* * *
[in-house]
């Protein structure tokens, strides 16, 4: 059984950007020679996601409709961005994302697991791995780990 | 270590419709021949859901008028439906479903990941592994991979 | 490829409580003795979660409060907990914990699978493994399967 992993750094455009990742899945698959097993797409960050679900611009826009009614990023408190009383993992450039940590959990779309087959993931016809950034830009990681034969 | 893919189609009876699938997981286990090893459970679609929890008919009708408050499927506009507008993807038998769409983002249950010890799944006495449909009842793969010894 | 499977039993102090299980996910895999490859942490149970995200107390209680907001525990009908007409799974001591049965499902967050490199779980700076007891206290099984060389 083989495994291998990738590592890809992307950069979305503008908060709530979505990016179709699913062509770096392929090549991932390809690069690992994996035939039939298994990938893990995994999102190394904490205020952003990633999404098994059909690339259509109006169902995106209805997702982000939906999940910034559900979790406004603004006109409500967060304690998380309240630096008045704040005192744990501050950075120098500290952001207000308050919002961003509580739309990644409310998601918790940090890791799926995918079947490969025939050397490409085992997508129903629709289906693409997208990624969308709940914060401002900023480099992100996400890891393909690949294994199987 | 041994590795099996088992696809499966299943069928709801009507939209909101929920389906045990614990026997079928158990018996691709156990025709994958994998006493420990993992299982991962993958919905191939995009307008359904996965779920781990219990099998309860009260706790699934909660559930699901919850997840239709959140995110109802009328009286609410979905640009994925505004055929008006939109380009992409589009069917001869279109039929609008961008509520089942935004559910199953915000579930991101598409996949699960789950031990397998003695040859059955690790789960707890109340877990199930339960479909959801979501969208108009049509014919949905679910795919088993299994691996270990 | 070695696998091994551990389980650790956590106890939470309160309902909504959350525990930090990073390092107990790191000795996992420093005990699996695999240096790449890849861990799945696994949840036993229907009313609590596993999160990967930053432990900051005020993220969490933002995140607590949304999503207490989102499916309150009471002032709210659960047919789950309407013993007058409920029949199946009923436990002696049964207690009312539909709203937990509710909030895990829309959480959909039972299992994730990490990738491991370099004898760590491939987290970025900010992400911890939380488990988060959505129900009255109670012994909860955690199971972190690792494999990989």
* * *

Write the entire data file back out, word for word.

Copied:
[in-house]
């Protein structure tokens, strides 16, 4: 059984950007020679996601409709961005994302697991791995780990 | 270590419709021949859901008028439906479903990941592994991979 | 490829409580003795979660409060907990914990699978493994399967 992993750094455009990742899945698959097993797409960050679900611009826009009614990023408190009383993992450039940590959990779309087959993931016809950034830009990681034969 | 893919189609009876699938997981286990090893459970679609929890008919009708408050499927506009507008993807038998769409983002249950010890799944006495449909009842793969010894 | 499977039993102090299980996910895999490859942490149970995200107390209680907001525990009908007409799974001591049965499902967050490199779980700076007891206290099984060389 083989495994291998990738590592890809992307950069979305503008908060709530979505990016179709699913062509770096392929090549991932390809690069690992994996035939039939298994990938893990995994999102190394904490205020952003990633999404098994059909690339259509109006169902995106209805997702982000939906999940910034559900979790406004603004006109409500967060304690998380309240630096008045704040005192744990501050950075120098500290952001207000308050919002961003509580739309990644409310998601918790940090890791799926995918079947490969025939050397490409085992997508129903629709289906693409997208990624969308709940914060401002900023480099992100996400890891393909690949294994199987 | 041994590795099996088992696809499966299943069928709801009507939209909101929920389906045990614990026997079928158990018996691709156990025709994958994998006493420990993992299982991962993958919905191939995009307008359904996965779920781990219990099998309860009260706790699934909660559930699901919850997840239709959140995110109802009328009286609410979905640009994925505004055929008006939109380009992409589009069917001869279109039929609008961008509520089942935004559910199953915000579930991101598409996949699960789950031990397998003695040859059955690790789960707890109340877990199930339960479909959801979501969208108009049509014919949905679910795919088993299994691996270990 | 070695696998091994551990389980650790956590106890939470309160309902909504959350525990930090990073390092107990790191000795996992420093005990699996695999240096790449890849861990799945696994949840036993229907009313609590596993999160990967930053432990900051005020993220969490933002995140607590949304999503207490989102499916309150009471002032709210659960047919789950309407013993007058409920029949199946009923436990002696049964207690009312539909709203937990509710909030895990829309959480959909039972299992994730990490990738491991370099004898760590491939987290970025900010992400911890939380488990988060959505129900009255109670012994909860955690199971972190690792494999990989």